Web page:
Asian pears bear fruit in just two to four years, and there are many fine varieties to choose from. ‘20th Century’ was the first variety available in western markets. It is juicy, sweet and mild-flavored and is the most popular Asian pear in both Japan and California. ‘Hosui’ is a very flavorful pear that scores very high in taste tests. It has a brownish-orange, russeted skin and is very tasty.

‘Shinseiki’ is a round, yellow-skinned, firm fruit that is sweet, juicy and refreshing. It stores well for up to three months. ‘Chojuro’ is an old variety with golden-brown skin. It is not as juicy as other varieties, but stores well for up to five months.

‘Ya Li’ and ‘Tsu Li’ are classified as Chinese pears. They are shaped like European pears, tapered at the stem end. The green fruits are sweet and mild, and store for many months. They are very popular in China.

Asian pear varieties are partially self-fruitful but better crops are set where two or more different Asian pears are planted together. They can also be pollinated by European pears if the bloom periods overlap. ‘Anjou, ‘Bartlett’ and ‘Bosc’ are good pollinators.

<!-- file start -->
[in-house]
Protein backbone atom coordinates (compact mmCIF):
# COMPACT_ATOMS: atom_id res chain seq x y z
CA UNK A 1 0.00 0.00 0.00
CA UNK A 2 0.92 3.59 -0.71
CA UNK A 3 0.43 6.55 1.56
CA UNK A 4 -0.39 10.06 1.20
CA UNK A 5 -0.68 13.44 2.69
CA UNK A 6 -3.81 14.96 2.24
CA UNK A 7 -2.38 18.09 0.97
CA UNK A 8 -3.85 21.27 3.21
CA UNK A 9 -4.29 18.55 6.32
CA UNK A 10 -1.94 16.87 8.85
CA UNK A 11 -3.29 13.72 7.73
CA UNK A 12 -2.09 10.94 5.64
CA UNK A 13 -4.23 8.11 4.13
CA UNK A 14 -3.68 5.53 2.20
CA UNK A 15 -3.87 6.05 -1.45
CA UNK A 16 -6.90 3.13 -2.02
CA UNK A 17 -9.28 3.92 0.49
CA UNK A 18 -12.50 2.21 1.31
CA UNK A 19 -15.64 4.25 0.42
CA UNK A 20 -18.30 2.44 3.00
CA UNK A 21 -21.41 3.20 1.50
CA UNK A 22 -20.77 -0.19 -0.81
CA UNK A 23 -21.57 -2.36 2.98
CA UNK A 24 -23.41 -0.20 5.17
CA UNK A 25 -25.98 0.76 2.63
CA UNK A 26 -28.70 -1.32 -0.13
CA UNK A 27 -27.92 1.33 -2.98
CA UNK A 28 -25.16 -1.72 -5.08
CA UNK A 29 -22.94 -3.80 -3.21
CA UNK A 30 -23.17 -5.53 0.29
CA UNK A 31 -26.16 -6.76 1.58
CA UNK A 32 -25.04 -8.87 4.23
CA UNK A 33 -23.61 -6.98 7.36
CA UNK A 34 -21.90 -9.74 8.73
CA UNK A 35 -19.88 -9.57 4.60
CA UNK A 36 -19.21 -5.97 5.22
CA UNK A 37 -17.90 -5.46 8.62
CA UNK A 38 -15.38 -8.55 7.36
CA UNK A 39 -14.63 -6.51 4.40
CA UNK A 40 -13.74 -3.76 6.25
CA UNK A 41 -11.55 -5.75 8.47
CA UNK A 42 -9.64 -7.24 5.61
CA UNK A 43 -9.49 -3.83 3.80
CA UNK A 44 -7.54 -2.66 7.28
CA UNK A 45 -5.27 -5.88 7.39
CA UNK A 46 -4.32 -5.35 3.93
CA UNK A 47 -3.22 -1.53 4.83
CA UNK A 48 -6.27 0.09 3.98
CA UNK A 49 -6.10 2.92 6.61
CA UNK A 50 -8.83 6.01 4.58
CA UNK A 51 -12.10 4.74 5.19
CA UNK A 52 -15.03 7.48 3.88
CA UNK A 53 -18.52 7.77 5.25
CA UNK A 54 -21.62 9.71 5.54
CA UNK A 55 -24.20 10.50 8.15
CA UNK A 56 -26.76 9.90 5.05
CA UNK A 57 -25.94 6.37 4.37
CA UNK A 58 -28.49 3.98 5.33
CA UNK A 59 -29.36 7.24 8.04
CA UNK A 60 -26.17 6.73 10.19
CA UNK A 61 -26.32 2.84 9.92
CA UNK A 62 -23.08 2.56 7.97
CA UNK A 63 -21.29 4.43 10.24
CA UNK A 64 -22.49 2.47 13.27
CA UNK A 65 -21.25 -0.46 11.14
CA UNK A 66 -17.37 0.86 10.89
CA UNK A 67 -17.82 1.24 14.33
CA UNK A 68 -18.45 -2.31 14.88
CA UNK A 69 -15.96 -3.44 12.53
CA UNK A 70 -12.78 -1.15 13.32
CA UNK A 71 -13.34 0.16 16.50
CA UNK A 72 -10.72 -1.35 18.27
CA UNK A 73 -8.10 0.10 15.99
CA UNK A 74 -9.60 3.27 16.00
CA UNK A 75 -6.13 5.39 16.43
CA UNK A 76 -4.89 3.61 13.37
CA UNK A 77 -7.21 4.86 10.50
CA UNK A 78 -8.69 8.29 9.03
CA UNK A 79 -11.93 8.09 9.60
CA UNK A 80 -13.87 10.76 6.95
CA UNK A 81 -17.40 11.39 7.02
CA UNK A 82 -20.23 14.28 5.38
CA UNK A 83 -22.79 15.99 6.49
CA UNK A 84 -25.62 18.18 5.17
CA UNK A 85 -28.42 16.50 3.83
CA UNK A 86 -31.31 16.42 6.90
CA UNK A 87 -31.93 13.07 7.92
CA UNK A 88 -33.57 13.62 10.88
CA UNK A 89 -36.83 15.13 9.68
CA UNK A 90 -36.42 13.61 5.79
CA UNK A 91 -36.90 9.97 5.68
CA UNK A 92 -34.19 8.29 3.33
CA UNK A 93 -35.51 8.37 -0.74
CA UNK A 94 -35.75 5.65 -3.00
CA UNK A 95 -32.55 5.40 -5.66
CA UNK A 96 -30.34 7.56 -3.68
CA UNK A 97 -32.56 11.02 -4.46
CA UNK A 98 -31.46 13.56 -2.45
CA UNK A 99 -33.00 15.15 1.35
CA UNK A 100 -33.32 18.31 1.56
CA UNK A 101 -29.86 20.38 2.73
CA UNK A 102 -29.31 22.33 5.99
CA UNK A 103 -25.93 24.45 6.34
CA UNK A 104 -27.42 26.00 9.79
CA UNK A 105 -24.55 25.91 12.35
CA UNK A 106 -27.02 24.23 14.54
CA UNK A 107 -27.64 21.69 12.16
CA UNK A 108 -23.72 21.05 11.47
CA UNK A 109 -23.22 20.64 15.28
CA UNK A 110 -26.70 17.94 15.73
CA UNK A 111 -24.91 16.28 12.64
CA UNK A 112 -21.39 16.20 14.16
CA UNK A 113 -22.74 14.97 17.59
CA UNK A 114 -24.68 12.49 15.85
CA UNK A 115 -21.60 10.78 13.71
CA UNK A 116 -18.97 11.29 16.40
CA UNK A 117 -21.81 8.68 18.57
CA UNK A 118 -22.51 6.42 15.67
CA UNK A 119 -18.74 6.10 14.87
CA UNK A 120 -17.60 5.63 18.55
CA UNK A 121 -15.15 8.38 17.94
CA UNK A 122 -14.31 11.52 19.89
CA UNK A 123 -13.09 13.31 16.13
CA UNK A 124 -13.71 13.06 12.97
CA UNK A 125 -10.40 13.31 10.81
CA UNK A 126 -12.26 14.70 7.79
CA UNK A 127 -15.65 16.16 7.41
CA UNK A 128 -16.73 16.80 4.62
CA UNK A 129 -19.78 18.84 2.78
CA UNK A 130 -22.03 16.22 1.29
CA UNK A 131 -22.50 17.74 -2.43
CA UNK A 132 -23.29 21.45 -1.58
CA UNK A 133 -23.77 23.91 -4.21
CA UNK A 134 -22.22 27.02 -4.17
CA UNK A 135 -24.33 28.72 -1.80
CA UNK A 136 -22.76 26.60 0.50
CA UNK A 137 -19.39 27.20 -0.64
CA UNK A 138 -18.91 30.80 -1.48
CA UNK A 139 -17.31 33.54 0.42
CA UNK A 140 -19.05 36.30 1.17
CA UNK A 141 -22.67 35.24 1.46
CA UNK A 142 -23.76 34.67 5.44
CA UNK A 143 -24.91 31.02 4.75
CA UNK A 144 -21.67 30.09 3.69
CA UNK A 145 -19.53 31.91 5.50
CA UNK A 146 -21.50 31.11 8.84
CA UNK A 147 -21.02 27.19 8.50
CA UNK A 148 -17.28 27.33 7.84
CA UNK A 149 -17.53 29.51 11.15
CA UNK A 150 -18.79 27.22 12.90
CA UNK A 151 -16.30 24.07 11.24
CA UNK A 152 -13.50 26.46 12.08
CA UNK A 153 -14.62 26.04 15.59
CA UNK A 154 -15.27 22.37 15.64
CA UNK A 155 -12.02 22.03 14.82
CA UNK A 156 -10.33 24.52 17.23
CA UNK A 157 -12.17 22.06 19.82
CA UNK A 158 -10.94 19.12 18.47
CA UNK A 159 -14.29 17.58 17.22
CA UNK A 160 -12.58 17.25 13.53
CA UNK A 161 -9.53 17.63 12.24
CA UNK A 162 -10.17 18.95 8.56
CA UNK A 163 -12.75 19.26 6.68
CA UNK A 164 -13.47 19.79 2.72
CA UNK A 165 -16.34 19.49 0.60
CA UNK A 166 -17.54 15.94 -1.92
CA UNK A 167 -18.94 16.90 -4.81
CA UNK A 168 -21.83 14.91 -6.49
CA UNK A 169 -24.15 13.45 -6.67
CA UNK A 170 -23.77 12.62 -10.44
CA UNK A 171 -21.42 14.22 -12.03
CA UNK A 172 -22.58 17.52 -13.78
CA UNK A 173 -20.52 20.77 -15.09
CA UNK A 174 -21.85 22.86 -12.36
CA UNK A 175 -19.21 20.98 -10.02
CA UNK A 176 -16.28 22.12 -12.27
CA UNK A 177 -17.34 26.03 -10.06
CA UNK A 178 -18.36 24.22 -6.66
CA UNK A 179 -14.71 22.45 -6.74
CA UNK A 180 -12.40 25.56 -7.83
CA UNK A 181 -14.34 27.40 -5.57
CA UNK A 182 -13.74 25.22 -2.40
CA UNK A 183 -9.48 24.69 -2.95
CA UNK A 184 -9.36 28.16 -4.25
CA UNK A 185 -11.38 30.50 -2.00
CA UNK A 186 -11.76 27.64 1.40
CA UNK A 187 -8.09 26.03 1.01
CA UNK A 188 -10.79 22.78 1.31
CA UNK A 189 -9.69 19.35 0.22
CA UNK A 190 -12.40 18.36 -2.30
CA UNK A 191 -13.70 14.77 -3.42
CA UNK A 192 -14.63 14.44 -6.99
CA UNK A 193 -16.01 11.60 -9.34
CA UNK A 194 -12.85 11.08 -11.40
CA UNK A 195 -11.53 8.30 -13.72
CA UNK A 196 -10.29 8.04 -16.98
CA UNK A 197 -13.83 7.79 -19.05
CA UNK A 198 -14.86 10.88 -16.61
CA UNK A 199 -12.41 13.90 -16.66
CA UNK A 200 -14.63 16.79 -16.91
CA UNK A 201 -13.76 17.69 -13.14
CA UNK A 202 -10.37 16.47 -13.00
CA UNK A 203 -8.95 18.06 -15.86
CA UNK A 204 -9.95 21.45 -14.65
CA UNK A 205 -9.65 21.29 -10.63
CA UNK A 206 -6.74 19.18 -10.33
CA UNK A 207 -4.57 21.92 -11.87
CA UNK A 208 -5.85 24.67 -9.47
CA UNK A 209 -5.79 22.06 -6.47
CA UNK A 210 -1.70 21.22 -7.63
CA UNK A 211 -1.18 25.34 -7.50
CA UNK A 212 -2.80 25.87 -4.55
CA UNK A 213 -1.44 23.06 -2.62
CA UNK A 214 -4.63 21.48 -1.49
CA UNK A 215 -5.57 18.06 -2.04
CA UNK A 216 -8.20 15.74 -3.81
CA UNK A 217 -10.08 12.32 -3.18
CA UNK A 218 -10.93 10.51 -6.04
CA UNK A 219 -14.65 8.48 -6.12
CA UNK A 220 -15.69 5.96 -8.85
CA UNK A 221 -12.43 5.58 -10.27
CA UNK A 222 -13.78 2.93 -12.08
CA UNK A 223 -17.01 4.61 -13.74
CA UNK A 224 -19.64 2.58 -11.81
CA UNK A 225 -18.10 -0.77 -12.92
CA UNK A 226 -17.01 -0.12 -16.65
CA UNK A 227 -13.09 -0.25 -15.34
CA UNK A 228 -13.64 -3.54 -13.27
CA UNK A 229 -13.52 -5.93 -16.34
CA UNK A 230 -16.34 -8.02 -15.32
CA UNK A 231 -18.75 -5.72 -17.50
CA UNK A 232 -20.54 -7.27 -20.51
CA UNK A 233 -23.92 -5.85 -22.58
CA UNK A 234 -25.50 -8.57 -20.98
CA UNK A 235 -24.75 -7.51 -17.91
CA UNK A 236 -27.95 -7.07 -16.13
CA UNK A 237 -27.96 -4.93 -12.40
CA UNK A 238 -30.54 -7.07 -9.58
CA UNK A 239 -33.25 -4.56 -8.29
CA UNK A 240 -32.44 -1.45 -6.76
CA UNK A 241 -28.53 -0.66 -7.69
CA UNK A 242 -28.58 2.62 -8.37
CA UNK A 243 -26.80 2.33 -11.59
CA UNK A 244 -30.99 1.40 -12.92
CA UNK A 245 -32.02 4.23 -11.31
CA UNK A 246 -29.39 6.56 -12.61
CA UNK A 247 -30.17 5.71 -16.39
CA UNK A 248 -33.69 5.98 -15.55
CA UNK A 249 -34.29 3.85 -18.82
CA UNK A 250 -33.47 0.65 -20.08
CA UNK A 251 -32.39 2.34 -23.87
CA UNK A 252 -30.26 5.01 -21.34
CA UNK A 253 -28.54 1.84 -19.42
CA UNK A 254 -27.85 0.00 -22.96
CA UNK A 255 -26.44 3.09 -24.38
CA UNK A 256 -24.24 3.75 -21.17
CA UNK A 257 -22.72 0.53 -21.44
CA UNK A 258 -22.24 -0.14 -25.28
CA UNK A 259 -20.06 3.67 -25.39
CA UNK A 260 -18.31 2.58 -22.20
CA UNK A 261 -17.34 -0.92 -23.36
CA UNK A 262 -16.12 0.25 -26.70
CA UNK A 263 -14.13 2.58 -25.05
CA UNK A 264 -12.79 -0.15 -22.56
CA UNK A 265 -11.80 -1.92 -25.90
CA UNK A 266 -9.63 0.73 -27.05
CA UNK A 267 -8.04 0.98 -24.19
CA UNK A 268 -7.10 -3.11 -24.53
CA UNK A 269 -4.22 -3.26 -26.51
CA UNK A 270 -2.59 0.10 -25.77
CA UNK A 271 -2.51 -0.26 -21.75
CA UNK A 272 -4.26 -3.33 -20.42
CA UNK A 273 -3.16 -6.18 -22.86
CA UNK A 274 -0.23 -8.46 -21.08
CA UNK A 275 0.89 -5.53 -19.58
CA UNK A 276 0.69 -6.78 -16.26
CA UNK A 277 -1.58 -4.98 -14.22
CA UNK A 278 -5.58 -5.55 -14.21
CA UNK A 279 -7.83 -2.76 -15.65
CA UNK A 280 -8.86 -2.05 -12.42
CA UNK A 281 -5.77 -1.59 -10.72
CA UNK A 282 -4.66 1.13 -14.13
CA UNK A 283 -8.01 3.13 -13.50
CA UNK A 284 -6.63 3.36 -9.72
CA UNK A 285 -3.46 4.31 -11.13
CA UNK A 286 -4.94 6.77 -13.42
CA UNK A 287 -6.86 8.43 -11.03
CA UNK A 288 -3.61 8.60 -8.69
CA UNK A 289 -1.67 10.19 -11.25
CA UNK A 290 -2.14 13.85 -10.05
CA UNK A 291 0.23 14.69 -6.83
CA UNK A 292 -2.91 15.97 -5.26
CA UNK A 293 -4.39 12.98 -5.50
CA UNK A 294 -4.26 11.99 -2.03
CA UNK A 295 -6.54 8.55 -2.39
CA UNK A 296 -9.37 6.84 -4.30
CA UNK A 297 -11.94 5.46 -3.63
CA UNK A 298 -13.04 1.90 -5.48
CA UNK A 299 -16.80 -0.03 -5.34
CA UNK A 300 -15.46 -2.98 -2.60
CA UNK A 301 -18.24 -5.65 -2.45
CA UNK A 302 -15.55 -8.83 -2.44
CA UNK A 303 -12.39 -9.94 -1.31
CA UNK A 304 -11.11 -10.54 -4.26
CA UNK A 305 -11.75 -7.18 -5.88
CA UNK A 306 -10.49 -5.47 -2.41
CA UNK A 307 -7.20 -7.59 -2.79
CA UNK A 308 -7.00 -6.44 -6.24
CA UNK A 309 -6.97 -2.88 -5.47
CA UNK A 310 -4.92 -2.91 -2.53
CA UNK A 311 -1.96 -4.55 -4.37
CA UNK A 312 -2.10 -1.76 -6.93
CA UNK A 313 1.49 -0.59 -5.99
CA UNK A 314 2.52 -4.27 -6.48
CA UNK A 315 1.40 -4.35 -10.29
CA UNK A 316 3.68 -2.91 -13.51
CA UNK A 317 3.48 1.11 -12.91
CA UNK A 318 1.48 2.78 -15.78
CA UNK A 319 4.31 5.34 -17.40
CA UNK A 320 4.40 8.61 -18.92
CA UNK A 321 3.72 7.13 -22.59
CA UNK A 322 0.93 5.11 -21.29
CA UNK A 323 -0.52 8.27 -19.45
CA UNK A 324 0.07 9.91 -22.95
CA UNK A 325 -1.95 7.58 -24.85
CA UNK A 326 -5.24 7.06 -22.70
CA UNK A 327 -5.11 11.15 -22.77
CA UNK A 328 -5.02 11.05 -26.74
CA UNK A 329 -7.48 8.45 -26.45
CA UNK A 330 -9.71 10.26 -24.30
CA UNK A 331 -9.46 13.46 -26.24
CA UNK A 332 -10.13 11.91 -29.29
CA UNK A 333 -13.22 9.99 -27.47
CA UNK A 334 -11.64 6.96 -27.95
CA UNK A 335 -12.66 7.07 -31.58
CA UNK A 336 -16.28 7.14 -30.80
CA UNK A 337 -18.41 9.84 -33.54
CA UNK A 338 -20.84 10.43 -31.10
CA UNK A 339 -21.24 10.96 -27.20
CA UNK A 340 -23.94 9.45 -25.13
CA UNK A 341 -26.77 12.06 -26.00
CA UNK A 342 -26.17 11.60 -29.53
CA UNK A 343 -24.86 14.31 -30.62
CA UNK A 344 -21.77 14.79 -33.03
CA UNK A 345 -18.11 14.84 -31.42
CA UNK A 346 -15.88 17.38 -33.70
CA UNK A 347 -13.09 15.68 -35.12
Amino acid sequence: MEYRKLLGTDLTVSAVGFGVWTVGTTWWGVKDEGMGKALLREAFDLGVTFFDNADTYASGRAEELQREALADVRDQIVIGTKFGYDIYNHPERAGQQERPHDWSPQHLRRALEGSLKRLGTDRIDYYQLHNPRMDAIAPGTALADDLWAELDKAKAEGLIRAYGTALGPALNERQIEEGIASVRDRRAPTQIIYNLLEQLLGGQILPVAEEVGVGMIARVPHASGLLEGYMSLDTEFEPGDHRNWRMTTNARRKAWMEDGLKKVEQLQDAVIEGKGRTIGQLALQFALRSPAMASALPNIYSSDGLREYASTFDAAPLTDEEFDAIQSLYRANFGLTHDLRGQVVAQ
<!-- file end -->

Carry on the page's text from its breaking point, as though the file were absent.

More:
Asian pears ripen in August, September and October in our climate. Since they are always firm, squeezing them will not tell you if they are ripe. The best test is simply to taste a sample fruit from the tree. If they are sweet and have a nice fragrance, they are ready to harvest. Handle them carefully to prevent bruising.

Explore these exotic Asian fruits and you will enjoy the beauty of their flowers in spring, the flavors of heir fruits in summer and the warm colors of their leaves in autumn.

Fruitful Delights from Asia

Monday, September 21st, 2009 by Jenny Watts

The crisp texture, sweet juice and fragrant aroma of Asian pears makes them a delightful addition to the fruit bowl. Shaped like an apple, the Asian pear tastes like a familiar European pear except that it has subtle hints of citrus or pineapple. Its crisp but juicy flesh gives it the common name “apple-pear”.